Entrepreneurship Personal Growth

Overcoming fear and internalized norms to create a new routine

Replied to When your inbox owns you by Jenni Gritters (Mindset Mastery)

Luis would need to tolerate the anxiety of not addressing his email during those few hours, so we came up with some tactics: Listening to calming music, going on a walk, and repeating to himself: *I have the power to choose my routine*.

I could see his brain rewiring in real time: He no longer believed that his clients hired him because he was always available. He was starting to see that it was safe to wait a bit before responding. It was even safe, in some cases, to not respond to emails at all.

Culture Featured Technology

Culture companies have forgotten how culture works

Hollywood executives have detached cultural works from cultural meaning, losing sight of the anchor of their business. They’re currently chasing the enshittification cycle down, down, down, dreaming that AI will allow them to cut all their costs (people) while pocketing even more profit because they’ll be able to produce endless “good enough” content.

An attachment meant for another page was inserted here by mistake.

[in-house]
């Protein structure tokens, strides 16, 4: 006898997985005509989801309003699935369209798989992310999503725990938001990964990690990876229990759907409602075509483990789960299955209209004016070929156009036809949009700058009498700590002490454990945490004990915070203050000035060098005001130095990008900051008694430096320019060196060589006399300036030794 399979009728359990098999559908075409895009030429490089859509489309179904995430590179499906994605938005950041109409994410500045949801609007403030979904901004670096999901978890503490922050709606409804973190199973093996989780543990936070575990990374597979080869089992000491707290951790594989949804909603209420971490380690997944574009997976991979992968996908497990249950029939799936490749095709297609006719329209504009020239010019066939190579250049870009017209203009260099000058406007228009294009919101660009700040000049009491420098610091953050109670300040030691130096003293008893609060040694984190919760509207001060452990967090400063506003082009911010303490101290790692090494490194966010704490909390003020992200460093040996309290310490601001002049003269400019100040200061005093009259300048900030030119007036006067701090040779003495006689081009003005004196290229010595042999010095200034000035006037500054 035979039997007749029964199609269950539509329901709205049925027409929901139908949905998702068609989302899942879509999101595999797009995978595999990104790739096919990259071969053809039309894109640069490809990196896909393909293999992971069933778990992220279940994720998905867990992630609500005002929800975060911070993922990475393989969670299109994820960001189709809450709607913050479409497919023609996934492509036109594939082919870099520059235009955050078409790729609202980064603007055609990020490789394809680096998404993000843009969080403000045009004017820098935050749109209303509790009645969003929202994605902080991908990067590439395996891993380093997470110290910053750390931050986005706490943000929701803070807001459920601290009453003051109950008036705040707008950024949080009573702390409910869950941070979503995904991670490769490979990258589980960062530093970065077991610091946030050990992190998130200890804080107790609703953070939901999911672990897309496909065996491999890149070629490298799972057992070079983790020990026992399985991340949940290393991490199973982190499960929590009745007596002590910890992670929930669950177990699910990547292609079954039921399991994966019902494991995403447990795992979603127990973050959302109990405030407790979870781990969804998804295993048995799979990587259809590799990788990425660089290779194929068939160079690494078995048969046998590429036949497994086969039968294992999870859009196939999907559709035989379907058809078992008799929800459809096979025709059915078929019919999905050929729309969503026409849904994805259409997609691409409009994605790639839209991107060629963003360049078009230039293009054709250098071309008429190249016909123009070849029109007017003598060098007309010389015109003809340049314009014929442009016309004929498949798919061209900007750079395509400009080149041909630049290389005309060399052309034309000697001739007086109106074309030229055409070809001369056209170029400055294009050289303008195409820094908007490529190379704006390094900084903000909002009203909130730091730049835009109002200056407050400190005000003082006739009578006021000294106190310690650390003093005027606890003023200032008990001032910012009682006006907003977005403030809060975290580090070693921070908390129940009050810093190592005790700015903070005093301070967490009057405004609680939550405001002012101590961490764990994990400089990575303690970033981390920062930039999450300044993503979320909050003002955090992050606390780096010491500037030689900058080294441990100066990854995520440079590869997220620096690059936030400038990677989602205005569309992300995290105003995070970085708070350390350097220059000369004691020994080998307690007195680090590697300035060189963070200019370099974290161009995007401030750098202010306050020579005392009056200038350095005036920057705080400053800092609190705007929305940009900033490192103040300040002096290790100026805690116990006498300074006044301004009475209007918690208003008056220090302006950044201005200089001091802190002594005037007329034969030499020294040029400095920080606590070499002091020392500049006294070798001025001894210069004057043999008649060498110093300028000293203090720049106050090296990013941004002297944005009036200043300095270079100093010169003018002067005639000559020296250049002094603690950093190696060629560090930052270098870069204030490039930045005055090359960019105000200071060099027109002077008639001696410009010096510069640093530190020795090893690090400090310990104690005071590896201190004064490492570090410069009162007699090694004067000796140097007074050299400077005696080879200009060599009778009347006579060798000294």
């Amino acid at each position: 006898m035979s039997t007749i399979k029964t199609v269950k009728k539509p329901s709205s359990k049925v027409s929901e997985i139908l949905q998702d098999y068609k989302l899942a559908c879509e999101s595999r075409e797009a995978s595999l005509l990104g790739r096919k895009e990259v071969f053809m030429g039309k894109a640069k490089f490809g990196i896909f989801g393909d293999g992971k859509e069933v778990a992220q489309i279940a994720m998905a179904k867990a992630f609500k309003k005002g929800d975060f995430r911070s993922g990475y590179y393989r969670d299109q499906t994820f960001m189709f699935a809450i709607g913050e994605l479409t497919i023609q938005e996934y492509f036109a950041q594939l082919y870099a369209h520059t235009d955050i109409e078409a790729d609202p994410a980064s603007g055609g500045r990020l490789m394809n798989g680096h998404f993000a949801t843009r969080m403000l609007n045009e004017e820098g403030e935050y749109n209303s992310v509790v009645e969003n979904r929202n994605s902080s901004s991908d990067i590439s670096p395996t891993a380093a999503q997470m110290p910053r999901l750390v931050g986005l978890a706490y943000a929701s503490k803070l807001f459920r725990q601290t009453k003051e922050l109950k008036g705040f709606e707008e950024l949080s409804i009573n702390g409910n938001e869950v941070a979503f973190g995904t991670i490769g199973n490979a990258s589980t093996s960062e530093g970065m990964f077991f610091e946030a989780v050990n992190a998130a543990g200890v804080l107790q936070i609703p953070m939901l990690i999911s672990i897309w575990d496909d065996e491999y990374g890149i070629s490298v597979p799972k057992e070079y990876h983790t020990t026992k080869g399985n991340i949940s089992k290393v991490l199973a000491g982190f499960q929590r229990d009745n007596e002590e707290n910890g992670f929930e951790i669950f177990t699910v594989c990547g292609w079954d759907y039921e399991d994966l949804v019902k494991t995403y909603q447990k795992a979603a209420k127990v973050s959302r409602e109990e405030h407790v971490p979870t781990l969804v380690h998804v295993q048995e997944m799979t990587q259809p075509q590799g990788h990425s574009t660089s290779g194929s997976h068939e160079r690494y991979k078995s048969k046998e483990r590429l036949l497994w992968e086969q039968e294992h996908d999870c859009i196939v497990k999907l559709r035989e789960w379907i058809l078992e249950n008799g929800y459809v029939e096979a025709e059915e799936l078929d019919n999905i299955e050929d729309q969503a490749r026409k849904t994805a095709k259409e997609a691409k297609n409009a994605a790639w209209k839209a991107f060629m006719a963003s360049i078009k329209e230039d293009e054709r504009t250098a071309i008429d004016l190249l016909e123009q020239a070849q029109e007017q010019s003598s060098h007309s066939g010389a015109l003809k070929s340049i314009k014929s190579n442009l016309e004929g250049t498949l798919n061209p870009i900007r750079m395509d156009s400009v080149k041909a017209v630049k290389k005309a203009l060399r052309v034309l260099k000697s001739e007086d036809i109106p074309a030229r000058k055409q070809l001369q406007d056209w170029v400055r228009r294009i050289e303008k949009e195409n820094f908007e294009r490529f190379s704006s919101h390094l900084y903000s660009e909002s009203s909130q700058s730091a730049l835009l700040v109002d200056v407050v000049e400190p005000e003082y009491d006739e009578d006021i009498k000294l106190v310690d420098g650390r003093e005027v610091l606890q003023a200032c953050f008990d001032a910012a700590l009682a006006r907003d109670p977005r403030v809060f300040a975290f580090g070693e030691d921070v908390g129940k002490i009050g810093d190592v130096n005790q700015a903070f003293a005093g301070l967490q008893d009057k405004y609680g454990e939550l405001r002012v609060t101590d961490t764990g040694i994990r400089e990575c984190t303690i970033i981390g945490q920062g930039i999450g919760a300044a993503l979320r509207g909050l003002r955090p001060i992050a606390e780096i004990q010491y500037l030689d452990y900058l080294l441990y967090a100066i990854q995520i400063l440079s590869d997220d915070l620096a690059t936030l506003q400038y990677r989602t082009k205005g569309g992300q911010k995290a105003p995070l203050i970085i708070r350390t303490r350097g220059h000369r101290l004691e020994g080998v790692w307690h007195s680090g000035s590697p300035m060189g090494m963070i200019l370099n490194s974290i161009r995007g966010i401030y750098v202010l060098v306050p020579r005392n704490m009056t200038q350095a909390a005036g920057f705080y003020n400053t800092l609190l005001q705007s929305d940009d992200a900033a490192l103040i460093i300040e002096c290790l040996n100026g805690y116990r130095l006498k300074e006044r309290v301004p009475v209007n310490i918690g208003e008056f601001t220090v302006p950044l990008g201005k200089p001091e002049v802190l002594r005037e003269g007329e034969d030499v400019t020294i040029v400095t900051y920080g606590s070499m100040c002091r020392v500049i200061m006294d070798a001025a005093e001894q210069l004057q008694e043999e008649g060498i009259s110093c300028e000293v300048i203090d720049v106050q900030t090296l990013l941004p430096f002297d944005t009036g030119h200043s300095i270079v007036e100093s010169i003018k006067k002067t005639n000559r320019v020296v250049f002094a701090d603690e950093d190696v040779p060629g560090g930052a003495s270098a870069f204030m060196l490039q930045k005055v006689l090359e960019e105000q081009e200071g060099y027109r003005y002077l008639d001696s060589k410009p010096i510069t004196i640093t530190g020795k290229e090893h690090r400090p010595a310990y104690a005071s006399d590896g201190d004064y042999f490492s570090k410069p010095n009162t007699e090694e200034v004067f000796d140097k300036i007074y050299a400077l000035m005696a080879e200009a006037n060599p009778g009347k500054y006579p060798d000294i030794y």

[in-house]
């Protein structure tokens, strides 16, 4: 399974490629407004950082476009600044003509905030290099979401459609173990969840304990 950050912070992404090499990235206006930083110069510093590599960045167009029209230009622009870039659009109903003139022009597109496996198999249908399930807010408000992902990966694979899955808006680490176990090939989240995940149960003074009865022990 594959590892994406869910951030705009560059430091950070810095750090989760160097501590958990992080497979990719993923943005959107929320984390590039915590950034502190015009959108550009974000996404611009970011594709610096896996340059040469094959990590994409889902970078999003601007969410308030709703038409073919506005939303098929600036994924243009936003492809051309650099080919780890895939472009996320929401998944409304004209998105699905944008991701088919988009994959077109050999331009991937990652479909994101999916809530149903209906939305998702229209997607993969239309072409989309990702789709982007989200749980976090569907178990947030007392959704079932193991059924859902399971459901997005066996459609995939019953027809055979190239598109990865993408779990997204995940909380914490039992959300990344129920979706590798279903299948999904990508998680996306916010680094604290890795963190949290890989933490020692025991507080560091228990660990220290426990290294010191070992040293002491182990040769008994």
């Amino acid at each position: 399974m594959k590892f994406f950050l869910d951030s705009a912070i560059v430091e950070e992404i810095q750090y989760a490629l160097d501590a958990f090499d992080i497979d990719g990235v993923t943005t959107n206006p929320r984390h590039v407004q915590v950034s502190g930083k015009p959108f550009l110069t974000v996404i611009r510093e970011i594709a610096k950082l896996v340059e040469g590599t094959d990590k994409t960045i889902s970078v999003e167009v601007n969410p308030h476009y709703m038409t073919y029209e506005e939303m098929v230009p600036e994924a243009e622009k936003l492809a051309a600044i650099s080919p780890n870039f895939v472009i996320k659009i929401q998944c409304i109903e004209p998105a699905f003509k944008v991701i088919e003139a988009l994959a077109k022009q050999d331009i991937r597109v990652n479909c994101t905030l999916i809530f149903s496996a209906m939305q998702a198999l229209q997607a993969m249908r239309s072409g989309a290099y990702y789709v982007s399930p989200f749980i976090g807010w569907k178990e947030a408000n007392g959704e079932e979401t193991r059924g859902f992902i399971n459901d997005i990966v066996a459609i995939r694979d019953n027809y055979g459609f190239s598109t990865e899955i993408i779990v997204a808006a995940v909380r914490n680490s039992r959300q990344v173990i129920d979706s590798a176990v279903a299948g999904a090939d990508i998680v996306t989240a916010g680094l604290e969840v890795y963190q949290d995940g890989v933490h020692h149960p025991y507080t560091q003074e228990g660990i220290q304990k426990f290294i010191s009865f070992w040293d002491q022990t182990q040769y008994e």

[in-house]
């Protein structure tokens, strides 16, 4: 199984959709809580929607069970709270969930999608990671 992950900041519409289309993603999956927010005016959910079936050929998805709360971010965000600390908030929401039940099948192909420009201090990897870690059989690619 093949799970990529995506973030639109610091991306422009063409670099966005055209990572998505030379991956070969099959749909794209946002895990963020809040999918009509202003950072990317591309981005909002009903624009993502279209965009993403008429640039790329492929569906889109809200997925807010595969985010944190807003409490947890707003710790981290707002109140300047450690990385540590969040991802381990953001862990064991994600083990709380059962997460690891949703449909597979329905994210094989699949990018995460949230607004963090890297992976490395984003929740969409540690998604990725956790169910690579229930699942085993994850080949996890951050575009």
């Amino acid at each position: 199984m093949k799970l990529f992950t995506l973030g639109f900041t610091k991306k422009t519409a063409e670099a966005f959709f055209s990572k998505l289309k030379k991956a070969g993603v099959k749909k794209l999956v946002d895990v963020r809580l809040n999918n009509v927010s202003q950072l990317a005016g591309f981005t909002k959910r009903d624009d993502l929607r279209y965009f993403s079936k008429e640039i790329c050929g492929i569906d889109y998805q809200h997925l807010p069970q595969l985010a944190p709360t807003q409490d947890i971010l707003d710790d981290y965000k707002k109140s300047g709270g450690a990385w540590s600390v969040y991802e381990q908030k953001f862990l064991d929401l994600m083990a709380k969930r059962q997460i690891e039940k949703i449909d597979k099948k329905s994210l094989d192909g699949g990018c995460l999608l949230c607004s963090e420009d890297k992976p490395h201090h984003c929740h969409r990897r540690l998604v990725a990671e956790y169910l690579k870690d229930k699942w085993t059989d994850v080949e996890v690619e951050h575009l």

Ed Zitron writes:

It’s somewhat cliché, but Hollywood is not concerned about creating interesting, or good, or unique content, but more content that can be used to make more things that can be used to make more profit to increase the stock price. It’s not about whether something’s good, or new, but whether or not it is marketable and “good enough” for consumers…

As Tim Carmody highlights, studios are barely entertainment companies anymore as they move into streaming, with the entertainment they make merely the hook for their real profit-centers. They make culture, but they value culture only insofar as it makes them money. The end game they envision is generating content for next to nothing; with an endless supply of content, everyone will find something good enough to watch, letting them maintain a vast customer base.